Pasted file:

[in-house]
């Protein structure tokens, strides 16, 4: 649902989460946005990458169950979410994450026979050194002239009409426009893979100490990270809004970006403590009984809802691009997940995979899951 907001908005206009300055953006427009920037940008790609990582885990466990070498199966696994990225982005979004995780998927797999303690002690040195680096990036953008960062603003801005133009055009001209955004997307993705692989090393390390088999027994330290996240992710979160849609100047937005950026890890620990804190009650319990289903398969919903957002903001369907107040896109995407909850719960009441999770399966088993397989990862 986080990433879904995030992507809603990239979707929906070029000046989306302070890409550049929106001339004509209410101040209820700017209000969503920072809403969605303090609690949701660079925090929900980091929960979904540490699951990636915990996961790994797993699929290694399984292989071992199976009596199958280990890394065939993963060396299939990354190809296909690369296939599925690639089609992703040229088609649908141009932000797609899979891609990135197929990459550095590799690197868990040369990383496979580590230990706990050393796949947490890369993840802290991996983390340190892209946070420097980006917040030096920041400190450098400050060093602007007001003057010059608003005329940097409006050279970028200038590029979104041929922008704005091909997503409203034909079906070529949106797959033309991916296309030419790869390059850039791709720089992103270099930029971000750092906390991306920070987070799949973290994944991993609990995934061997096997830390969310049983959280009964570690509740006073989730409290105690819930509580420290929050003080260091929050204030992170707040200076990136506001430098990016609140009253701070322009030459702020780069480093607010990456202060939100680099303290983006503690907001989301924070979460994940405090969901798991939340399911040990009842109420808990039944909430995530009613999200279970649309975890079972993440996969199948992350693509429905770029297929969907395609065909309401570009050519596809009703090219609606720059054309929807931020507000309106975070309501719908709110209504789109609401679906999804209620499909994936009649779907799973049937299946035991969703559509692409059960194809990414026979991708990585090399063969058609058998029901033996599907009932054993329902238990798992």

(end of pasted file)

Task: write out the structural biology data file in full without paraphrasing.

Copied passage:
[in-house]
């Protein structure tokens, strides 16, 4: 649902989460946005990458169950979410994450026979050194002239009409426009893979100490990270809004970006403590009984809802691009997940995979899951 907001908005206009300055953006427009920037940008790609990582885990466990070498199966696994990225982005979004995780998927797999303690002690040195680096990036953008960062603003801005133009055009001209955004997307993705692989090393390390088999027994330290996240992710979160849609100047937005950026890890620990804190009650319990289903398969919903957002903001369907107040896109995407909850719960009441999770399966088993397989990862 986080990433879904995030992507809603990239979707929906070029000046989306302070890409550049929106001339004509209410101040209820700017209000969503920072809403969605303090609690949701660079925090929900980091929960979904540490699951990636915990996961790994797993699929290694399984292989071992199976009596199958280990890394065939993963060396299939990354190809296909690369296939599925690639089609992703040229088609649908141009932000797609899979891609990135197929990459550095590799690197868990040369990383496979580590230990706990050393796949947490890369993840802290991996983390340190892209946070420097980006917040030096920041400190450098400050060093602007007001003057010059608003005329940097409006050279970028200038590029979104041929922008704005091909997503409203034909079906070529949106797959033309991916296309030419790869390059850039791709720089992103270099930029971000750092906390991306920070987070799949973290994944991993609990995934061997096997830390969310049983959280009964570690509740006073989730409290105690819930509580420290929050003080260091929050204030992170707040200076990136506001430098990016609140009253701070322009030459702020780069480093607010990456202060939100680099303290983006503690907001989301924070979460994940405090969901798991939340399911040990009842109420808990039944909430995530009613999200279970649309975890079972993440996969199948992350693509429905770029297929969907395609065909309401570009050519596809009703090219609606720059054309929807931020507000309106975070309501719908709110209504789109609401679906999804209620499909994936009649779907799973049937299946035991969703559509692409059960194809990414026979991708990585090399063969058609058998029901033996599907009932054993329902238990798992």